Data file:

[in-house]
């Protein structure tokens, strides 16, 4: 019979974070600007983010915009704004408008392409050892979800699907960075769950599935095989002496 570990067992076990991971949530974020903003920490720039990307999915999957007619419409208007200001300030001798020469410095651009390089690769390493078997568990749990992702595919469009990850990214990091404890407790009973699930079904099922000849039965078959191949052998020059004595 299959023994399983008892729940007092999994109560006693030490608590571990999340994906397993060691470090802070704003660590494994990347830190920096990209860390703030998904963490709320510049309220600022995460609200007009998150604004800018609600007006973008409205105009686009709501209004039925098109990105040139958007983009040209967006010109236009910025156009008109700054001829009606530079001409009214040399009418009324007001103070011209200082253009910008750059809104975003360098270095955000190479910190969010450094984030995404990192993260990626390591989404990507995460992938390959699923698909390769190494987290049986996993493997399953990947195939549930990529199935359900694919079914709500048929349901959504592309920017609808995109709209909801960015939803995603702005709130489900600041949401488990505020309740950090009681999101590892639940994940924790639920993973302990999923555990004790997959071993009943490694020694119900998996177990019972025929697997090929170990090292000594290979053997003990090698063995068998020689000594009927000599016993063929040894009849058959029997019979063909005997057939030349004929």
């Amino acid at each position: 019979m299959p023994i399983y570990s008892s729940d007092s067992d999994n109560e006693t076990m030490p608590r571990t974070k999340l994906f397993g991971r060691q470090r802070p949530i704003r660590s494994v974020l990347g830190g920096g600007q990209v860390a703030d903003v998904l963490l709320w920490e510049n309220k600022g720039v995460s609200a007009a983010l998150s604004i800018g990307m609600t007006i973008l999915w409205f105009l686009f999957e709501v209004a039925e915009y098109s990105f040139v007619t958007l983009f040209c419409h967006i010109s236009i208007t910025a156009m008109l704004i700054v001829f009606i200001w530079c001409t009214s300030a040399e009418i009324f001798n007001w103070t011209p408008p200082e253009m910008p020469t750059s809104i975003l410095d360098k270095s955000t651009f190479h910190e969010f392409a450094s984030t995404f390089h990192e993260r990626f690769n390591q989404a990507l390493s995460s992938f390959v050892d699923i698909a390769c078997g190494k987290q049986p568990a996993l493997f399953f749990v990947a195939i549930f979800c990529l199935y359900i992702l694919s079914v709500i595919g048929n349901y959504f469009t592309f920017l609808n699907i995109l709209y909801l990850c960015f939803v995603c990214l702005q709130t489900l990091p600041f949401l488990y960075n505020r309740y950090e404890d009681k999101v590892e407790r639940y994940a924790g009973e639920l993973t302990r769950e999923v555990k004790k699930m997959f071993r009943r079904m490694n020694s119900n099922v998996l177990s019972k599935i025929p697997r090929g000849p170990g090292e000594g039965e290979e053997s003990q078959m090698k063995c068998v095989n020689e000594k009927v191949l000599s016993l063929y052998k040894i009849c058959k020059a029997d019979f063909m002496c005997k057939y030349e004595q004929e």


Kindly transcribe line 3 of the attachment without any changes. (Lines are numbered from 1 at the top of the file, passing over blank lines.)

């Amino acid at each position: 019979m299959p023994i399983y570990s008892s729940d007092s067992d999994n109560e006693t076990m030490p608590r571990t974070k999340l994906f397993g991971r060691q470090r802070p949530i704003r660590s494994v974020l990347g830190g920096g600007q990209v860390a703030d903003v998904l963490l709320w920490e510049n309220k600022g720039v995460s609200a007009a983010l998150s604004i800018g990307m609600t007006i973008l999915w409205f105009l686009f999957e709501v209004a039925e915009y098109s990105f040139v007619t958007l983009f040209c419409h967006i010109s236009i208007t910025a156009m008109l704004i700054v001829f009606i200001w530079c001409t009214s300030a040399e009418i009324f001798n007001w103070t011209p408008p200082e253009m910008p020469t750059s809104i975003l410095d360098k270095s955000t651009f190479h910190e969010f392409a450094s984030t995404f390089h990192e993260r990626f690769n390591q989404a990507l390493s995460s992938f390959v050892d699923i698909a390769c078997g190494k987290q049986p568990a996993l493997f399953f749990v990947a195939i549930f979800c990529l199935y359900i992702l694919s079914v709500i595919g048929n349901y959504f469009t592309f920017l609808n699907i995109l709209y909801l990850c960015f939803v995603c990214l702005q709130t489900l990091p600041f949401l488990y960075n505020r309740y950090e404890d009681k999101v590892e407790r639940y994940a924790g009973e639920l993973t302990r769950e999923v555990k004790k699930m997959f071993r009943r079904m490694n020694s119900n099922v998996l177990s019972k599935i025929p697997r090929g000849p170990g090292e000594g039965e290979e053997s003990q078959m090698k063995c068998v095989n020689e000594k009927v191949l000599s016993l063929y052998k040894i009849c058959k020059a029997d019979f063909m002496c005997k057939y030349e004595q004929e």